Next, you find out for some international payments, you need to transfer funds into a different currency to send a wire. The rate from your bank is nowhere near the rates you can get from other providers, so for most businesses, you go to yet another service for lower foreign exchange (fx) rates. You sign more documents and pay more fees.

At the end of the day, your business is now running on a bunch of fragmented financial services, and it all stems from you walking into your bank and asking them for help. Why don’t they have a unified solution?

Each time you find another solution, you complicate the process, and if you didn’t notice, signed more agreements and are paying out even more for disparate services.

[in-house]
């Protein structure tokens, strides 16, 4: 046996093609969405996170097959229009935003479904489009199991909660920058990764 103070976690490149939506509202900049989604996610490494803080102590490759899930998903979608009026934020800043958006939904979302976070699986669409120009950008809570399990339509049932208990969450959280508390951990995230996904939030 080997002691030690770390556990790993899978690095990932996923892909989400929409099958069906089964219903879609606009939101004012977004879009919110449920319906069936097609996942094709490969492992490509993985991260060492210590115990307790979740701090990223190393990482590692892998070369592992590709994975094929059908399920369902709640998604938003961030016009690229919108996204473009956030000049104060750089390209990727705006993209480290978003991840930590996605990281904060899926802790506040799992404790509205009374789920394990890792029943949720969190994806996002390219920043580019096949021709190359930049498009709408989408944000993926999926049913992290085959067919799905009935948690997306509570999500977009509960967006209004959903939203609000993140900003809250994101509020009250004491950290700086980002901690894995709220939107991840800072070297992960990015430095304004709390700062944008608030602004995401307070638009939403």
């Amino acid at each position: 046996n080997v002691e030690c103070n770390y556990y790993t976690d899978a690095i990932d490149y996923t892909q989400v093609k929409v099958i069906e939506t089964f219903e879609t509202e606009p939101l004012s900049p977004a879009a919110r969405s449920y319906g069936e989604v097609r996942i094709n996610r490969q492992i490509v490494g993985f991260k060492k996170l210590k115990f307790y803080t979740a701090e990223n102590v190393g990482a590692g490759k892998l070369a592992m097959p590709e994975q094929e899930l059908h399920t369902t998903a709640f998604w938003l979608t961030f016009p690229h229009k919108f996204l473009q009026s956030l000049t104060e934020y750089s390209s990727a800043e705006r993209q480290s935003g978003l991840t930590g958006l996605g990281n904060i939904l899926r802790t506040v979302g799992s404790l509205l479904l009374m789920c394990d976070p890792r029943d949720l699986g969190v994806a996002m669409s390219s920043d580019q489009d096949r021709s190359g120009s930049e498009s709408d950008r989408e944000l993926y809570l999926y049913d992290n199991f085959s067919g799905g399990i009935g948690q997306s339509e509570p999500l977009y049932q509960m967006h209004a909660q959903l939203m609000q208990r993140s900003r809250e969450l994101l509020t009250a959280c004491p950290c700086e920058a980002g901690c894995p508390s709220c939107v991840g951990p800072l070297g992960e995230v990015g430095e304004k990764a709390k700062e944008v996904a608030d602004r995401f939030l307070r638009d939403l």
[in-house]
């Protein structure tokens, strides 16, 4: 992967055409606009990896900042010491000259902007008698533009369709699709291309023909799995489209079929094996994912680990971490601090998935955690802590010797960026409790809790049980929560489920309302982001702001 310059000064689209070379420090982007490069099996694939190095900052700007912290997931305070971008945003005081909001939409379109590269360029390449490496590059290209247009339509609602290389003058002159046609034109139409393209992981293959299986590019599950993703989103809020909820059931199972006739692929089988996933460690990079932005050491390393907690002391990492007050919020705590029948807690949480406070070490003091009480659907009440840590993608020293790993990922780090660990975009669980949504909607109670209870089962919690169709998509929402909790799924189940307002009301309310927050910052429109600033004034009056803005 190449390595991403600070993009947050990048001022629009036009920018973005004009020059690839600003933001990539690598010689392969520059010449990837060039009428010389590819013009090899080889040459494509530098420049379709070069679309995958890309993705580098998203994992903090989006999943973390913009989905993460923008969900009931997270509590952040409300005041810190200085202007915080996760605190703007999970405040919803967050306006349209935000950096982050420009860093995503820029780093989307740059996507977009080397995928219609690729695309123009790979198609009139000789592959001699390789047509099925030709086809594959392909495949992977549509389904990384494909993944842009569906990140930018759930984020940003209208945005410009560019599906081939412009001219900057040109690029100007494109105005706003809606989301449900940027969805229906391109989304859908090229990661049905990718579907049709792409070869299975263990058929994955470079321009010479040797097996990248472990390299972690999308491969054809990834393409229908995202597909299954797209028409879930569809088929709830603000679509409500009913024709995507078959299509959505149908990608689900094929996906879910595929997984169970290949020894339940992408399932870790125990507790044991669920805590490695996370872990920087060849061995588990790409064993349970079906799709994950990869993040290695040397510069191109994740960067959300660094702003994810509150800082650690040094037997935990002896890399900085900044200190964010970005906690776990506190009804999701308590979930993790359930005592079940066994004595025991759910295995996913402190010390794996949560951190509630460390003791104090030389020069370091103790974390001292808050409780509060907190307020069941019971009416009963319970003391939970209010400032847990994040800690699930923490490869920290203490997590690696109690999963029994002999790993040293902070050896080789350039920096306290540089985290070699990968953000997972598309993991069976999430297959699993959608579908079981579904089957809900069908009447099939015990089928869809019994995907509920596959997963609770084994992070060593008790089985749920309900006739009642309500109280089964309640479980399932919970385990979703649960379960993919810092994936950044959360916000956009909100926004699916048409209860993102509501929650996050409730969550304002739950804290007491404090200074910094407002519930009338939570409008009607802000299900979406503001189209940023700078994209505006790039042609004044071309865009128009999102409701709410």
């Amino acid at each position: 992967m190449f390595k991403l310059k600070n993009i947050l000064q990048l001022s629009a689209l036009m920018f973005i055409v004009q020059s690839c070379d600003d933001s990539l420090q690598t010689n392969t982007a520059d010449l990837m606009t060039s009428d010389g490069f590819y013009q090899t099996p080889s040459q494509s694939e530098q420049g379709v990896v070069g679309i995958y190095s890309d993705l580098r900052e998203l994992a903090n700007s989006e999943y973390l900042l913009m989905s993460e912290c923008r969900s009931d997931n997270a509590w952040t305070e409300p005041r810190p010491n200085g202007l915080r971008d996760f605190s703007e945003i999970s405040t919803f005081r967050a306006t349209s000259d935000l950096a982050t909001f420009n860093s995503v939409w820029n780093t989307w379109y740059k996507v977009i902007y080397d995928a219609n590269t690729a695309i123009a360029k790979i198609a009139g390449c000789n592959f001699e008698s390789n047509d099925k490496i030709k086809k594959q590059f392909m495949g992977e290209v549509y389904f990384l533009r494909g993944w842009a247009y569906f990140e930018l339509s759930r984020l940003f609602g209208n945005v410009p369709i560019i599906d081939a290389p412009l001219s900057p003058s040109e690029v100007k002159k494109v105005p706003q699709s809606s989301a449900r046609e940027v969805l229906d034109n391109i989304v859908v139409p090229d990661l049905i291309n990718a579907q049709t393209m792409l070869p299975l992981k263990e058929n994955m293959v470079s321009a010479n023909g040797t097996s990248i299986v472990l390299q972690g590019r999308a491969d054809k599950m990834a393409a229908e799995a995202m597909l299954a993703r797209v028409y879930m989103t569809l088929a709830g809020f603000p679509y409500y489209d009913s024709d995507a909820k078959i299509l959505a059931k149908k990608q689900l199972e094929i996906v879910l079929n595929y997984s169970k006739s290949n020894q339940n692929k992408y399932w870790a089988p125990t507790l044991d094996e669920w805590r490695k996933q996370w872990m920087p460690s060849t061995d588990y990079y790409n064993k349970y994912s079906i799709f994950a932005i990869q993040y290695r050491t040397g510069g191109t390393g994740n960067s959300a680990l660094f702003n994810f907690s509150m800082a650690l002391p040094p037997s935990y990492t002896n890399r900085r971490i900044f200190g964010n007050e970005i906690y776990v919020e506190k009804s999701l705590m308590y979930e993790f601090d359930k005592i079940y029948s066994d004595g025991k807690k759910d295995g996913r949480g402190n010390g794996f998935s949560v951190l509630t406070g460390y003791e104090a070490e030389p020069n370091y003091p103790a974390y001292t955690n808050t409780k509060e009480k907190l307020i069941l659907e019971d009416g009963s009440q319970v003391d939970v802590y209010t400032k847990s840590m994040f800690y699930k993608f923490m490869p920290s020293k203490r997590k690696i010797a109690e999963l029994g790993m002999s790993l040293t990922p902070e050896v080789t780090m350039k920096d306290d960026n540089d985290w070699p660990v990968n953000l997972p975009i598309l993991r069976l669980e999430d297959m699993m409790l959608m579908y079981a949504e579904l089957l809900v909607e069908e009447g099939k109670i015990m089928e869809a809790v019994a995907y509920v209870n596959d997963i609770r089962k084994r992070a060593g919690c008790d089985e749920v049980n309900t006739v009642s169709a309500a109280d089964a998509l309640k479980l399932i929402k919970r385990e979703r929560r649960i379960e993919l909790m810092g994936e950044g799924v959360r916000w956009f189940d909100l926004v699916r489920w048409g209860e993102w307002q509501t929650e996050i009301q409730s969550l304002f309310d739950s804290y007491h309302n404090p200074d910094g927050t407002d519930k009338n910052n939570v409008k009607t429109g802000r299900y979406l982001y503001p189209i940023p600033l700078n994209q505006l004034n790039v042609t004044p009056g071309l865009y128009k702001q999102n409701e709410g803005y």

Little by little you become another victim of this complex issue. Sucked into quicksand or a venus fly trap, you didn’t notice you gave a bit more each time.

When you think about payments first, this horror story is avoidable, and you can keep more control and clarity for your business.

Be mindful of each payment type: cost, timing and limits

Each type of payment method and channel is unique in its own right. Pay attention to each of them. If left unattended, the cost of multiple payment methods can easily sneak into your bottom line.